HEAD coach Paul James admits he is wary of Dallin Bachynski suffering another injury setback ahead of Worcester Wolves’ double-header this weekend.

Bachynski ended his month-long lay-off when he featured in Wolves’ 100-72 home win over Leeds Force in the British Basketball League last week.

James said the 7ft centre, who had overcome an issue with his Achilles tendon, performed better than expected as he registered 13 points and six rebounds in his 17-minute stint.

But he insisted he remained cautious over Bachynski’s fitness as Wolves prepare for tomorrow’s trip to Cheshire Phoenix (7.30pm) and Sunday’s visit to Manchester Giants (5pm).

“We still have to be pretty careful with Dallin,” James said.

“He probably played a bit more than I thought he would play and he did better than I thought he might do having missed eight games.

“He worked very hard in that game and as the match went on he got better and better, so hopefully he can keep on improving.

“But we don’t want to see a recurrence of that injury.

“Dallin is a big part of the team. He does a lot of things that don’t show up in the stats which make it easier for the rest of the players around him.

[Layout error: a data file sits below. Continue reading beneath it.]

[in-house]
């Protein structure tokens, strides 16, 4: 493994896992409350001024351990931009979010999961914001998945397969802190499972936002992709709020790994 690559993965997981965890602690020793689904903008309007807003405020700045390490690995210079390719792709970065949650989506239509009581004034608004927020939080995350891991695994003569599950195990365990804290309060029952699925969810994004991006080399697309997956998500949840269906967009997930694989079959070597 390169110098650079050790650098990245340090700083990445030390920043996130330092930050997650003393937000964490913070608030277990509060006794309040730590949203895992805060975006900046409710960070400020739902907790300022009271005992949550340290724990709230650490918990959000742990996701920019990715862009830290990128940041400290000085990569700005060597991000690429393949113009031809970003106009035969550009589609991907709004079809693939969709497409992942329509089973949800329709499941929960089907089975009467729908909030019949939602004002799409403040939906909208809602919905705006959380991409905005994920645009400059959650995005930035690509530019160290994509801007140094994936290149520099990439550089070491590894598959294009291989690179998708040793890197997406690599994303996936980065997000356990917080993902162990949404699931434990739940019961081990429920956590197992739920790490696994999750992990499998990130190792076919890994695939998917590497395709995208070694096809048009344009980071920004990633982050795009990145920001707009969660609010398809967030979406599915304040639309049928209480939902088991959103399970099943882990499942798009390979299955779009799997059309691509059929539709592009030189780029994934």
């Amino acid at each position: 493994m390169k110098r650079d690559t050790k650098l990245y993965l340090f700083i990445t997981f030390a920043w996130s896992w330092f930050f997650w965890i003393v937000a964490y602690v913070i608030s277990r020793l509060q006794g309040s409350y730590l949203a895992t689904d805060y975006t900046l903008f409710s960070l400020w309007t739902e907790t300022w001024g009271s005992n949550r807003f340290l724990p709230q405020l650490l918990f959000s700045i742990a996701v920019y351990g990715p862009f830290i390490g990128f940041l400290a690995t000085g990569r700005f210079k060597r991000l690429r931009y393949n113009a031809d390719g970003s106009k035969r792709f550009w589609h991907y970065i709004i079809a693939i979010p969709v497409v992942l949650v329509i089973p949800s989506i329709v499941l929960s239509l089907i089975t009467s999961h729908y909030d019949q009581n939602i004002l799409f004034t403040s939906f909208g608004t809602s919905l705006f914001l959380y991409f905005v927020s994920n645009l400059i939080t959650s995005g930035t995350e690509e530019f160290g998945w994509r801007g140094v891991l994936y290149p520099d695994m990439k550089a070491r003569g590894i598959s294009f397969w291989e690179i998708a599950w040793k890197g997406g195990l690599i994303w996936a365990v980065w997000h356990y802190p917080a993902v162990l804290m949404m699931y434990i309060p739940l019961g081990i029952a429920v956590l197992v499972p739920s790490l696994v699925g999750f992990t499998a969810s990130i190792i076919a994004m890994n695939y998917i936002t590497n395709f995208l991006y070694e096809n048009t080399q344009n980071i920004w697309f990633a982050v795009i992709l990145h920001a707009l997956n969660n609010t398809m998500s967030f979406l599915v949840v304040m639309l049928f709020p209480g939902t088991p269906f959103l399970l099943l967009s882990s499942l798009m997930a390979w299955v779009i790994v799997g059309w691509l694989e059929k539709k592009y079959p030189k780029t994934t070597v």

“We want to nurse that injury and hopefully by the end of the season he will be back to being 100 per cent fit.

“At the moment he is about 90 or 95 per cent fit which is great for us. But it is about maintaining that now and making sure that he gets his rest and recovery in.”

Bachynski was among 12 Wolves players that got game-time against lowly Leeds including University of Worcester students Matthew Williamson, Zachariah Noble, Dominic Ives and George Emms.

James said he was pleased to have so many players at his disposal after being left with just four senior first-team regulars at one stage last month due to injuries and international call ups.

“In games like that it’s an opportunity for the student players who have really come on this season to get some court time as well,” James added.

“It was not about people playing quantity of minutes it was more about quality of minutes.

“There was no need for anybody to play more than 25 or 27 minutes so it was a case of just rotating the team through the match and I thought everybody came in and did really well.

“You always want to be in a situation where players are pushing each other for court time.

“It is nice to have a group of guys who are challenging each other in training as it creates a competitive team.”